Sometime after reaching my mid-20s and time-wise not long after the above events, I began participating in the 12 week meditation sessions offered by the Mahasi Meditation Center in Rangoon, Burma, open free to foreign and visiting monks. Only a short way into the sessions, for reasons beyond my control, albeit fully explained in The Code Maker, The Zen Maker, I was unable to complete the full 12 weeks let alone even a few.

Many years later, from late August 2005 to late September 2008, after having volunteered with the American Red Cross and being deployed back and forth for weeks-and-weeks-and-weeks between four hurricanes starting with Katrina then Rita, followed by Gustav, then Ike, because of a certain innate thirst for a distinct separation, immersed in total quietude mixed together with a longing for the ragged Terry and the Pirates milieu of the Asian atmosphere --- without concern by or for others within my support system --- I returned to the Mahasi Meditation Center to re-participate in and complete all 12 weeks, which I did.

Deciding to go to Chiang Mai when I was done I went across town taking the bottom of the line 15 hour or so bus ride from Yangon (Rangoon) over the mountains to the Thailand/Myanmar border crossing at Myawaddy/MaeSot. From there I took another bus to Phitsanulok picking up the train to Chiang Mai. Travelling third class the trip to Chiang Mai took seven hours plus. All through the trip a continuing string of vendors went back and forth along the aisles hawking all kinds of local grub and water so food or drink was no problem. Needing to relieve yourself was. Basically third class meant if you left your rock-hard bench seat for any reason there would be a good chance it would be taken, especially if it was a prime on the shade side window located a long distance from the toilet smell, which mine was.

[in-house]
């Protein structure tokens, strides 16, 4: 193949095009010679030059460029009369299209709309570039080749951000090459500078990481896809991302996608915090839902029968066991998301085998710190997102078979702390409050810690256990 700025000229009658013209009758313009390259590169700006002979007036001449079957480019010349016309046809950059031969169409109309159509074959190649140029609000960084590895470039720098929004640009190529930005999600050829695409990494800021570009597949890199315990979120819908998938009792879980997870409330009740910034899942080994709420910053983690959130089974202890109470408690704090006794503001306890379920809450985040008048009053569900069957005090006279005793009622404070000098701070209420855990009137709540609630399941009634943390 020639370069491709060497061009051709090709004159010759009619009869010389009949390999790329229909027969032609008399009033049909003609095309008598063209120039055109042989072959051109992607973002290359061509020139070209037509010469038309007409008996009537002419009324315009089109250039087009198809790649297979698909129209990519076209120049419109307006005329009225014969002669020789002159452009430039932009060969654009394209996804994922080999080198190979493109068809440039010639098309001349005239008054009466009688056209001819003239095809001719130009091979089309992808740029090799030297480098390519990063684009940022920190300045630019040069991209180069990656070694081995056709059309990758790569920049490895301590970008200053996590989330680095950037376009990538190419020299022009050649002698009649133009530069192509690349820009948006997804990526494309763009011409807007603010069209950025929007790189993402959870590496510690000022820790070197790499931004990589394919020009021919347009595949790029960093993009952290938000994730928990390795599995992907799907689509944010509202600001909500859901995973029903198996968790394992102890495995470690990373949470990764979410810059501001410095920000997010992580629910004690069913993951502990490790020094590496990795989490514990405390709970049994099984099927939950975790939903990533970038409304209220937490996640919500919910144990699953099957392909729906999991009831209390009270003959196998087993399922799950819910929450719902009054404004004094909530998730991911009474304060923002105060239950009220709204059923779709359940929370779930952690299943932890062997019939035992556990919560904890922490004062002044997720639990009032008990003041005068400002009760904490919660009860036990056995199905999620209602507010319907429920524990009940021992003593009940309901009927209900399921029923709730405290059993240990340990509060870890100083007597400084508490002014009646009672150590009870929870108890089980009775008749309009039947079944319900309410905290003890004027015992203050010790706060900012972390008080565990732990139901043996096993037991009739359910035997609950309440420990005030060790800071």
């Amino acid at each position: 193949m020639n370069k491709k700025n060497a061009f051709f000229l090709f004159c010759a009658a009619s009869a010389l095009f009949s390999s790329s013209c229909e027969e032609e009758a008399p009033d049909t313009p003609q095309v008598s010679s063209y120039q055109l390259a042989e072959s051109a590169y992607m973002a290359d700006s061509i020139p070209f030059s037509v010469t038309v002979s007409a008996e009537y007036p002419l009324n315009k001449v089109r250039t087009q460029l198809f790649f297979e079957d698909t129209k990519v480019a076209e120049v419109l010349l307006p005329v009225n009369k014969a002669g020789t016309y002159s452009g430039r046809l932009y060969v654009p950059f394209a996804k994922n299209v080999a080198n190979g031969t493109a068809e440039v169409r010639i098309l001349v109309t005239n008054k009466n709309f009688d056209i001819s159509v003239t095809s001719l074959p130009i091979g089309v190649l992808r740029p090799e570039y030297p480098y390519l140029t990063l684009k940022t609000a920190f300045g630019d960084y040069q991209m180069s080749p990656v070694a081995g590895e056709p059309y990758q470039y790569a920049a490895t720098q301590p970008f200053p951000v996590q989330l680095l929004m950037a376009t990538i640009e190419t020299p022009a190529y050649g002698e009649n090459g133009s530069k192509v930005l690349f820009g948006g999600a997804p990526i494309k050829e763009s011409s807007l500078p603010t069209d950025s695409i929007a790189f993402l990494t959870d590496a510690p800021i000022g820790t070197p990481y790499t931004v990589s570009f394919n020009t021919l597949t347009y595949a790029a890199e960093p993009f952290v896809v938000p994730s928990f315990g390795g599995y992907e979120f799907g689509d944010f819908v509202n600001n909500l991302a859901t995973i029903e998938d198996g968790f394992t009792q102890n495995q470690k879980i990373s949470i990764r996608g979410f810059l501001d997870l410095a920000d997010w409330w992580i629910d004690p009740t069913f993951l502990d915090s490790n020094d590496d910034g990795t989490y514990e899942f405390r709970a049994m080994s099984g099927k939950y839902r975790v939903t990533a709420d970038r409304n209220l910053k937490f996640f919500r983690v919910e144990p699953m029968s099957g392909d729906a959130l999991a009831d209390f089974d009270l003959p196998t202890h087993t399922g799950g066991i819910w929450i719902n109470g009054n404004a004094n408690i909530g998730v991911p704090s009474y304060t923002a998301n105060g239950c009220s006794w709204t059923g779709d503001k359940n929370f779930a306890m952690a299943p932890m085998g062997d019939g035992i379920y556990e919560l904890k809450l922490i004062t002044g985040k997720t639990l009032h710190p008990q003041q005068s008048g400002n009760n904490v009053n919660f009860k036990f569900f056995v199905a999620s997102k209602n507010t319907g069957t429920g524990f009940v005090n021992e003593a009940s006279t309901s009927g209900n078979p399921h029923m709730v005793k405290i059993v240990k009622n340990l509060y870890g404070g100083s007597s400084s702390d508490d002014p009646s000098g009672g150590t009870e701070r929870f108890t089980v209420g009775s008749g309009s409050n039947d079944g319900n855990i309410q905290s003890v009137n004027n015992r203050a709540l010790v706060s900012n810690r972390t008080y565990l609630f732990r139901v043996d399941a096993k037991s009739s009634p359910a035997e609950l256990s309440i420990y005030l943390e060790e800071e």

INTO THAILAND-------------------------------------------------------------------------OUT OF THAILAND

No matter how innocent I was being in Chiang Mai, for reasons I am unwilling to coalesce into a single coherent lump sum here, but easily accumulated and put together by going through some of my other offerings, if it were learned I was there and didn't pay my respects and explain why I was there, even though it had been some years since I had been in Chiang Mai, there might have been complications or repercussions that I rather not have wanted to deal with. After going down into some pretty rugged areas of Chaing Mai, at least on the peripheral edges of same I began asking around for a certain person. No sooner had I done so than a couple of punk-ass young toughs riding crotch rocket motorcycles roared up on the sidewalk of a small outside street cafe where I was sitting wanting to know what my business was with the man. The punks were just about to escalate getting answers when a man wearing a suit and dark aviator sunglasses and clearly packing heat stepped out of nowhere and blocked them. A few minutes later a shiny black Mercedes with just as black windows pulled up along the curb right at the street side table. The suit-man opened the passenger side rear door motioning me to get in. Soon we were going into a classy Thai restaurant in a classy part of town escorted the whole way by the two punks on motorcycles.

I had a reason to be in Chiang Mai. The person I went to see in the Thai restaurant was willing to help in exchange for me providing a service for him. He knew I was a longtime Asian travel hand, sometimes under rather scary or unscrupulous circumstances with a once upon a time uncanny ability to slip through places without raising undue concerns. He also knew I was a trusted commodity. After hearing his request, of which I thought was a little much of an overkill, to do his bidding I asked if when done, he would in turn do an additional small favor for me. Agreeing to do so, we shook hands and the deal was done.